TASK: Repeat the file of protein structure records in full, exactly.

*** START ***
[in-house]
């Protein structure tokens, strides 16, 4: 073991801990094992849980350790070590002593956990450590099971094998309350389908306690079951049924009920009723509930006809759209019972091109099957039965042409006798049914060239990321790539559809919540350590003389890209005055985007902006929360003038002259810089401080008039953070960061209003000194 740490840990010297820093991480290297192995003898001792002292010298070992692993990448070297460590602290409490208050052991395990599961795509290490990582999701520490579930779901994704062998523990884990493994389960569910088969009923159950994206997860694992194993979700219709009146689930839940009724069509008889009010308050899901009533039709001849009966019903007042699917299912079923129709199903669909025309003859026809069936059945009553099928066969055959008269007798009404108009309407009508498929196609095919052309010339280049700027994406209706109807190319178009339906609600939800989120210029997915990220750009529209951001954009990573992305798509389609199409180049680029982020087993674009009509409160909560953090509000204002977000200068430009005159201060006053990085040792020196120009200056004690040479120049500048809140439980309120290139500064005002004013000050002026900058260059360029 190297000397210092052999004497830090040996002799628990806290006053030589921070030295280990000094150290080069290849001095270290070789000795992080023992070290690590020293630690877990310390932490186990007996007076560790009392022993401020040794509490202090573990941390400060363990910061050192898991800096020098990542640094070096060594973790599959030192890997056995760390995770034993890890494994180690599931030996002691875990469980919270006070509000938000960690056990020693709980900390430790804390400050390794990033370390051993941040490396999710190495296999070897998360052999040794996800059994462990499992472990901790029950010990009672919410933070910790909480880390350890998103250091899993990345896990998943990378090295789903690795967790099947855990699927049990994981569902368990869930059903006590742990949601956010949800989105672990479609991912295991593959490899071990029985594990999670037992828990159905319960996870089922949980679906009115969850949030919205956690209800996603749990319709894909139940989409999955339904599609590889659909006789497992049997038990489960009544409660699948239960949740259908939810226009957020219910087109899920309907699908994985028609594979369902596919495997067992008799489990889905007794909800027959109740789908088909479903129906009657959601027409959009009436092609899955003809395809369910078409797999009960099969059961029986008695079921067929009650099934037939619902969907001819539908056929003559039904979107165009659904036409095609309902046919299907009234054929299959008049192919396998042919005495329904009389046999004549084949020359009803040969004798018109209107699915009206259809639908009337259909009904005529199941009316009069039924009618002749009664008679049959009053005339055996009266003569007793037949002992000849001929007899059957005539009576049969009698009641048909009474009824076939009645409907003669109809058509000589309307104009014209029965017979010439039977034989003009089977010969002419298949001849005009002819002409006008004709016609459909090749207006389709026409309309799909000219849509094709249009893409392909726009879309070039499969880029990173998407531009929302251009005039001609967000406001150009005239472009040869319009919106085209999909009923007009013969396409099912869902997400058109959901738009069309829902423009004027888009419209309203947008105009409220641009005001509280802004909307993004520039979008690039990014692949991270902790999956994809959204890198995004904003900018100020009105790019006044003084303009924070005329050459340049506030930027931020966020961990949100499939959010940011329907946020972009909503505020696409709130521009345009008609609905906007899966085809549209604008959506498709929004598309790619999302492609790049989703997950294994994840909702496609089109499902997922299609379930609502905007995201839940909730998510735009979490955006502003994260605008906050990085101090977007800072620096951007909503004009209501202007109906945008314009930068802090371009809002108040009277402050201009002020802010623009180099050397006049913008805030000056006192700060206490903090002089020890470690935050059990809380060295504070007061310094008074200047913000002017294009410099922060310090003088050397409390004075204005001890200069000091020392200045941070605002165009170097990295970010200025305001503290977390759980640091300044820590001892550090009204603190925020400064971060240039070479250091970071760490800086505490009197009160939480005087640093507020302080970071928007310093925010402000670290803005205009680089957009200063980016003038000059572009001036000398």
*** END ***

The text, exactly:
[in-house]
């Protein structure tokens, strides 16, 4: 073991801990094992849980350790070590002593956990450590099971094998309350389908306690079951049924009920009723509930006809759209019972091109099957039965042409006798049914060239990321790539559809919540350590003389890209005055985007902006929360003038002259810089401080008039953070960061209003000194 740490840990010297820093991480290297192995003898001792002292010298070992692993990448070297460590602290409490208050052991395990599961795509290490990582999701520490579930779901994704062998523990884990493994389960569910088969009923159950994206997860694992194993979700219709009146689930839940009724069509008889009010308050899901009533039709001849009966019903007042699917299912079923129709199903669909025309003859026809069936059945009553099928066969055959008269007798009404108009309407009508498929196609095919052309010339280049700027994406209706109807190319178009339906609600939800989120210029997915990220750009529209951001954009990573992305798509389609199409180049680029982020087993674009009509409160909560953090509000204002977000200068430009005159201060006053990085040792020196120009200056004690040479120049500048809140439980309120290139500064005002004013000050002026900058260059360029 190297000397210092052999004497830090040996002799628990806290006053030589921070030295280990000094150290080069290849001095270290070789000795992080023992070290690590020293630690877990310390932490186990007996007076560790009392022993401020040794509490202090573990941390400060363990910061050192898991800096020098990542640094070096060594973790599959030192890997056995760390995770034993890890494994180690599931030996002691875990469980919270006070509000938000960690056990020693709980900390430790804390400050390794990033370390051993941040490396999710190495296999070897998360052999040794996800059994462990499992472990901790029950010990009672919410933070910790909480880390350890998103250091899993990345896990998943990378090295789903690795967790099947855990699927049990994981569902368990869930059903006590742990949601956010949800989105672990479609991912295991593959490899071990029985594990999670037992828990159905319960996870089922949980679906009115969850949030919205956690209800996603749990319709894909139940989409999955339904599609590889659909006789497992049997038990489960009544409660699948239960949740259908939810226009957020219910087109899920309907699908994985028609594979369902596919495997067992008799489990889905007794909800027959109740789908088909479903129906009657959601027409959009009436092609899955003809395809369910078409797999009960099969059961029986008695079921067929009650099934037939619902969907001819539908056929003559039904979107165009659904036409095609309902046919299907009234054929299959008049192919396998042919005495329904009389046999004549084949020359009803040969004798018109209107699915009206259809639908009337259909009904005529199941009316009069039924009618002749009664008679049959009053005339055996009266003569007793037949002992000849001929007899059957005539009576049969009698009641048909009474009824076939009645409907003669109809058509000589309307104009014209029965017979010439039977034989003009089977010969002419298949001849005009002819002409006008004709016609459909090749207006389709026409309309799909000219849509094709249009893409392909726009879309070039499969880029990173998407531009929302251009005039001609967000406001150009005239472009040869319009919106085209999909009923007009013969396409099912869902997400058109959901738009069309829902423009004027888009419209309203947008105009409220641009005001509280802004909307993004520039979008690039990014692949991270902790999956994809959204890198995004904003900018100020009105790019006044003084303009924070005329050459340049506030930027931020966020961990949100499939959010940011329907946020972009909503505020696409709130521009345009008609609905906007899966085809549209604008959506498709929004598309790619999302492609790049989703997950294994994840909702496609089109499902997922299609379930609502905007995201839940909730998510735009979490955006502003994260605008906050990085101090977007800072620096951007909503004009209501202007109906945008314009930068802090371009809002108040009277402050201009002020802010623009180099050397006049913008805030000056006192700060206490903090002089020890470690935050059990809380060295504070007061310094008074200047913000002017294009410099922060310090003088050397409390004075204005001890200069000091020392200045941070605002165009170097990295970010200025305001503290977390759980640091300044820590001892550090009204603190925020400064971060240039070479250091970071760490800086505490009197009160939480005087640093507020302080970071928007310093925010402000670290803005205009680089957009200063980016003038000059572009001036000398």